We are going to talk about RFC 1998 which is a traffic engineering RFC and it's about using communities to set local pref on a remote autonomous system. RFC 1998 is an informational RFC which means it doesn't describe a particular standard; however, it has recommendations on how you can implement load sharing and backup on multiple inter-AS links. And the way it works is you use BGP communities to determine what the remote AS is going to set the local preference as on each of these links in this way you give control to the customers so the customer doesn't have to call the upstream provider with instructions on what to do for each prefix that is sent to the upstream provider and it also simplifies the upstream configuration because they can use the same template to many different different customers and the main guest of the RFC 1998 was certain community values were defined to have particular meanings for example s and in the s number and then the community 100 would mean to the upstream provider to set a local preference of a hundred and this would be the preferred path if you had an S number then community value of 90 then you'd set a local preference to 90 or if you had 80 then you set up a local preference to 80 and similarly if you had 70 then you set the local preference to 70 and this has certain implications so if it's a hundred then this is the preferred path if it's 90 then this is the backup if it's your home don't do that particular s if you see an 80 then it indicates that the main link is probably on another ISP with the same s path length and if it's a 70 then the main link is to another is V now the upstream ISP is the one who defines which communities are going to be used and the customers then attach those communities they want to the prefix announcements they are making and as a simple example if you have your upstream as a s100 and you want to declare a particular path as a bucket path what your customer would do is create a community 100 : 70 and send that to is 100 attached to a particular prefix s 100 receives the prefix with that community 170 tagged and then set the local preference on that particular prefix for that particular announcement to be 70 this next slide shows you the sample router configuration for the customer so the customer is in s 130 so you have Rooter BGP 130 and for this example let's look at IP v4 the neighbor would be the IP address of the upstream provider and we are using a route map and the name is s 100 - out in the outbound direction now we have an S path list that we are going to use later inside a route map and the filter list just says permit and then the empty s path which means permit anything that has been originated from this particular Network and then inside the route map in the route map s 100 we have a permit statement permit 10 and then we match this s path list that we've just created with a number reference there and then we say we are going to set the community to 100 : 70 on the ISP side which is this slide that you can see by looking at a route Abhijeet e 100 so this is a routine s 100 and they have the neighbor with a remote a s 130 which is a customer that we just configured and we have a route map customer - policy - in in the inbound direction note that this customer policy on the inbound direction does not have to be unique for each customer you could apply the same route map to many different customers so inside the community lists that you create with an IP community list seven you say permit 170 and then if something means home to another is with eco es path length you can say committee list 8 permit 180 and then you could have backup routes which is community list 9 per meter hundred 90 and this is a way you can easily tell which local preference you want to apply by just the number of the community list that you're going to be using so this slide shows you the configuration that we should apply to the route map to match these communities so the first statement matches the community 7 the community list 7 which we saw in the previous slide is to permit 100 : 70 and it's going to set the local preference on any advertisement that matches this to 70 and we haven't looked at examples of the customers sending different communities but if it matched community 8 who set a local preference 80 if in much community 9 would set the local preference 90 and lastly we set the local preference to 102 anything that doesn't match any of the ones above so your default local preference is 100 a local preference of 100 is is the default local preference but it helps to have it explicitly configured in the route map so that somebody who's debugging can tell what the intent is so RFC 1998 was an inspiration for a way of making these many different community policies work and they are no standard communities what is we are going to do but best practices today consider that is reduce bgp communities for the multihoming support of traffic engineering and what most of the larger ISPs are going to document this inside there as objects inside the internet routing registries that have their documentation about how they plan to use these communities so last we have a simple example we have two links to an isp one link is primary there on is backup which is what we just went through quickly and on the left of this diagram you can see s 100 with routers C D and E and on the right you have as 6 5 5 3 4 with route as a and B the link between routers a and C's meant to be the primary and the link between B and D is to be the backup and the plan is s 100 is going to aggregate for es 6 5 5 3 4 so how do you implement this you are not the slash 19 aggregate on each link the premiere link makes the standard announcement of the slash 19 the backup link sends a community that signals s 100 that the local preference should be lower so in one link fails the announcement of the slash 19 aggregate and continues on the other link and that ensures continued connectivity so for ruta a which is the customer ruta in s 6 5 5 3 4 you have this configuration so we're setting a prefix list to make sure that we are noun Singh just the aggregate and nothing else and we are accepting the default route from our upstream on router B we do the same thing we have the aggregate which is being announced out we are accepting the default route in but we additionally have a route map router D dash out set on the how to bound additionally to that we also have a route map on the inbound which we shall look at in the next slides so for the outbound routes our D dash out we have a permit 10 which matches the aggregate and sets the community to to a hundred : 90 hundred is is the s over upstream and 90 is what we want them to set a local preference and then we have a second statement which is permit 20 so if anything doesn't match the aggregate you want it to be permitted but you don't want to set a community on anything else so for the inbound route route map wrote a deep ammeter 10 you want to set your local preference to 90 because they're going to send you the same default route that they sent to the router router a now router sees configuration this is the ISPs router on the main link has customer in default out the default who permits just the default route so there's no le or GE it's just my mid 0.02 0 / 0 and then for router D which is the backup link in addition to having the default out you have the prefix list for the customer which is inbound but importantly you have the route map that applies the local preference which is on the knees next slide inside that route map you're going to match a community list 90 which says permit the particular community 100 : 90 and so the route map the first statement says if you match that community set the local preference to 90 the next statement does not have a March statement so it's going to match every other prefix that did not match above and it's going to set the local preference there to 100 which is the default but again it's good to be explicit so this summarizes how this could be done and you can make things a little bit more complicated which you shall see in the next videos.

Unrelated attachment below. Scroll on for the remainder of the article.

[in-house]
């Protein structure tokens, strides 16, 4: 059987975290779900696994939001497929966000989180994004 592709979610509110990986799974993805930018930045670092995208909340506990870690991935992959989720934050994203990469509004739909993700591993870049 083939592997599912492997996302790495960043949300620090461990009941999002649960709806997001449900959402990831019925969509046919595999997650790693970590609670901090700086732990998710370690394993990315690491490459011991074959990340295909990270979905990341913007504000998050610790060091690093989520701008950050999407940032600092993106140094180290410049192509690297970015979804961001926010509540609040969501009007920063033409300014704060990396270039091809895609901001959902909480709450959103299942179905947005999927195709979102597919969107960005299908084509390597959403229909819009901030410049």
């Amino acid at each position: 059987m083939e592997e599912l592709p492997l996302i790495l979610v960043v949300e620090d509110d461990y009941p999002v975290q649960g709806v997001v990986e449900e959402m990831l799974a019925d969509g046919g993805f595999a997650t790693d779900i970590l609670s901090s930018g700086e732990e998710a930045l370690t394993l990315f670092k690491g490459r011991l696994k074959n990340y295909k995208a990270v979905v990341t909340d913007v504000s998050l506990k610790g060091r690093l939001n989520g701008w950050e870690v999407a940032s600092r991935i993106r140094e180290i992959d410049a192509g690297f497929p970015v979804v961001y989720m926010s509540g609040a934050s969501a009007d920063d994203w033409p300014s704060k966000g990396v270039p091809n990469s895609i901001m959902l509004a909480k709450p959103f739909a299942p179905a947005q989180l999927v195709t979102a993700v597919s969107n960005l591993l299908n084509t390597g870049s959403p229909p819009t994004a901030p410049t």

© Produced by Philip Smith and the Network Startup Resource Center, through the University of Oregon.